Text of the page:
Tribute to the ‘Tiger’ in the cricket arena

19
Remembering MAK Pataudi

Mansoor Ali Khan Pataudi, the man who showed us winning ways in ‘away’ matches leading the team from the front. Losing his right eye in a nasty car crash, Tiger demonstrated his grit and determination to overcome the visual limitation by making his debut in international cricket at the young age of 20, thus becoming the youngest captain of India in the following year. In the trying circumstances in West Indies when the then Indian captain Nari Contractor suffered a serious head injury off a short pitched delivery from Charlie Griffith, Pat straightaway impressed everyone with his born skills..

As a noble gesture from the Royal descendant, he donated his good eye and his wish was ensured immediately after he passed away.

What an ‘attractive batsman’ he was, playing against pace and spin with equal ease. He never hesitated to go over the infield – putting the time machine back, how much I wish he had the opportunity to play in ODI and T 20!!

Tribute to the ‘Tiger’ in the cricket arena

Well, is there something special about the water or rice or Biryani in Hyderabad which make the batsmen in the likes of Tiger, VVS Laxman, Azar, Mythali Raj etc …all play those delightful shots with elegant ease?!

Moving like a Tiger in front of the square, his ‘electric fielding capabilities’revolutionized Indian cricket! Great commentator Ananda Rao had a favourite phrase -Pataudi goes down on his single knee, makes sure of stopping the ball, picks it up and throws it to the keeper over the stumps.

On Sep 22, 2011, India lost this talented son.

I share my personal experience of watching him play some superb innings in India. In the home test series against Australia at Madras (Chennai) during late 1964, I was a very small kid and had the opportunity to watch Tiger at his best facing the pace attack of Graham McKenzie – Neil Hawke at their peak. Indians were tottering 75 for 6 with in form young Hanumant Singh getting out without scoring. Tiger, in the company of his vice-captain and ‘maestro’ Chandu Borde, steadied the rocking ship and had a much needed century partnership.

New ball was promptly taken. Borde went for square cut and was neatly caught in the slip by Simpson who went later on to complete a century of catches. The partnership for the 7th wicket was 142 – I reckon my memory and arithmetic are correct – as an ex Foreign Exchange Dealer of Bank! But Tiger weathered the pace attack. My brother and I were anxiously waiting up to the end of the day’s play hoping to see the captain completing a ton. General tendency for many spectators those days used to be to leave the stadium a little before stumps are drawn (now also) to catch the bus, train or any other transportation to go back home. But Pataudi had other ideas – remaining unbeaten at 98 (completing the ton only the next day 128 n.o)!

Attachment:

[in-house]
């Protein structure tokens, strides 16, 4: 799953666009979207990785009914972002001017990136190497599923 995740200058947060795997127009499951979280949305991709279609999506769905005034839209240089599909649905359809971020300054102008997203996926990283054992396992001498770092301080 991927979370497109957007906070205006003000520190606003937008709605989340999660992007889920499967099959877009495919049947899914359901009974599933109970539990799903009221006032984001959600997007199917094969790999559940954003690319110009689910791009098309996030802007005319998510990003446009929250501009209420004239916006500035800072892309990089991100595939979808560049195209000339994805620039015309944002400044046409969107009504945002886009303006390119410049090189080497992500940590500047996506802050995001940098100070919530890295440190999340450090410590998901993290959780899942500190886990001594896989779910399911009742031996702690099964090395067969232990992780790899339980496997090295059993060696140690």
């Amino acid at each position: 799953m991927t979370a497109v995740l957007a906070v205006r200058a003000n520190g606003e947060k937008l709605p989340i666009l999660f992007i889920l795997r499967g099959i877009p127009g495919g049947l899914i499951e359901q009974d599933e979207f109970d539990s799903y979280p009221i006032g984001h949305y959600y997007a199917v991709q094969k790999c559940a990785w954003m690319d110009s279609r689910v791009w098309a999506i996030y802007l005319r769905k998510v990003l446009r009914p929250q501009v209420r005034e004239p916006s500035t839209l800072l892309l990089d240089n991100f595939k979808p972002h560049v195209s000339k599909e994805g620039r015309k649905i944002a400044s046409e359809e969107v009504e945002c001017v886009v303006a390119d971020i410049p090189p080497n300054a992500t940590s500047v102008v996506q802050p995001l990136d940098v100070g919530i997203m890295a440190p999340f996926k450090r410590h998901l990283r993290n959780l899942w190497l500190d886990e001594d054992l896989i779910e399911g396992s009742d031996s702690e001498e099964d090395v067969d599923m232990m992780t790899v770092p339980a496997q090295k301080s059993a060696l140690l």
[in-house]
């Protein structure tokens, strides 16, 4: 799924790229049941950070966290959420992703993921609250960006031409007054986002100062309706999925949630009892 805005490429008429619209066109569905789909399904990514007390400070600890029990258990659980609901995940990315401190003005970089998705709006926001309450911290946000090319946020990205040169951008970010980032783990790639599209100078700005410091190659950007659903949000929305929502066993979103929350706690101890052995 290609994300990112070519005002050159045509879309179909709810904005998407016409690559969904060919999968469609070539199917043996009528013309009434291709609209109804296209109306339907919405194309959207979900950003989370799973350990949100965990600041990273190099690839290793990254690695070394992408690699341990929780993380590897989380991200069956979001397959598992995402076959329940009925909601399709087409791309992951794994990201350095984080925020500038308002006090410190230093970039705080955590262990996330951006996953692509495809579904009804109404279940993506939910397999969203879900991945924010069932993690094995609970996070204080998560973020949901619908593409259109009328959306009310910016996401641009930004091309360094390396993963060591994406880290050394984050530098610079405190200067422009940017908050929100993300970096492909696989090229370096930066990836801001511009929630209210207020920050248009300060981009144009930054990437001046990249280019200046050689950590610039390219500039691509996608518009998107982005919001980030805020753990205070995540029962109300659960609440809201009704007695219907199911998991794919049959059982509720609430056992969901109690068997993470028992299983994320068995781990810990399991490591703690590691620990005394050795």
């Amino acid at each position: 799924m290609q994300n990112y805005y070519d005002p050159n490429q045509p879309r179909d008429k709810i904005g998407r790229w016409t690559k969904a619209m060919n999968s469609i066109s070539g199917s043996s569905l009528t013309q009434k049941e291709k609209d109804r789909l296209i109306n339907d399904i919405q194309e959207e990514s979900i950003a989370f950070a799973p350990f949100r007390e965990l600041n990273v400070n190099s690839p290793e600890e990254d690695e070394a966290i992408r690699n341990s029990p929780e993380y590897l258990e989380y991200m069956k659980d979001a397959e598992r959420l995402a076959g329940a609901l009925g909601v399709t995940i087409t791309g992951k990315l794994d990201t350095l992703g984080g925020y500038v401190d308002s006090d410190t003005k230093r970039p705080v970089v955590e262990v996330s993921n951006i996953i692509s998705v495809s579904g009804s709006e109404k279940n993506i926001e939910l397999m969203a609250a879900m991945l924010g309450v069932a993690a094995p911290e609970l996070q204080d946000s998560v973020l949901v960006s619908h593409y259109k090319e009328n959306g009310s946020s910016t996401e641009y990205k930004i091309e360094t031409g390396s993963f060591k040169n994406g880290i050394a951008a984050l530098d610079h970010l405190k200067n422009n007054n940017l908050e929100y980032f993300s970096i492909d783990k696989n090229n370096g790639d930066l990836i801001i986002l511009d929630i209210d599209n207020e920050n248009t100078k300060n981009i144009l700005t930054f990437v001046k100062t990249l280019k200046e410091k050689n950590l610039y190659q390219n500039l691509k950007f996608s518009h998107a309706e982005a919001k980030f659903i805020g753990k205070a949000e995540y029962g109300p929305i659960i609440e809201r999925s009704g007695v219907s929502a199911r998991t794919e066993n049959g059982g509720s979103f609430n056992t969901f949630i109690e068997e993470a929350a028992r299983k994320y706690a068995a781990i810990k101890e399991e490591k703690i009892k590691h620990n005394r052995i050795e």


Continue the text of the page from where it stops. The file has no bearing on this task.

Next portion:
Tribute to the ‘Tiger’ in the cricket arena

His cool captaincy was reflected when Dilip Sardesai dropped Kanhai at the deep extra cover (in 1967 series);he preferred to go up and console him without showing his own disappointment at the lost opportunity.

Chennai was always his hunting ground where he played another great innings against Bill Lawry’s Australia team during Dec 1969. He was the top scorer for India -59 – in India’s paltry total.

Another great innings from Tiger was during 1972-73 against Tony Lewis’ England at Chepauk. He scored 73 and in his usual style, when he lifted Pocock over ‘long on’ the spectators thought it was clearing the ropes but not many realized that Roger Tolchard was there at the fence to take the catch without moving from where he was! For those spectators at the far end of the stadium, it looked as though the twelfth man took the catch at the lawns of the pavilion but only to realize later that the party was spoiled for the Indians.

Tribute to the ‘Tiger’ in the cricket arena

He was a ‘daring captain’ not hesitant to be adventurous with his bowling resources. He would bring the spinners in whom he had immense faith early before the shine was off the new ball. One exciting series was against the formidable West Indies led by Clive Lloyd when Sir Viv Richards made his debut and the bowling was spearheaded by the battery of pacers in 1974-75. India lost the tests at Bangalore and Delhi and beat them at Kolkata and Chennai, but ultimately lost the series 2-3 when the visitors outplayed us in the final test at Wankhede stadium. And at both the places where India had won, it was GR Vishwanath, who was mainly encouraged by Pat batted brilliantly.

I was thrilled when I met this genius at Chepauk in the pavilion lounge during a domestic match.

As an ardent fan of Tiger, I was looking forward to meet him again –it never happened!

May His Great Soul Rest In Peace!

 By Seshadri Sreenivasan

 By Seshadri Sreenivasan

Comments

comments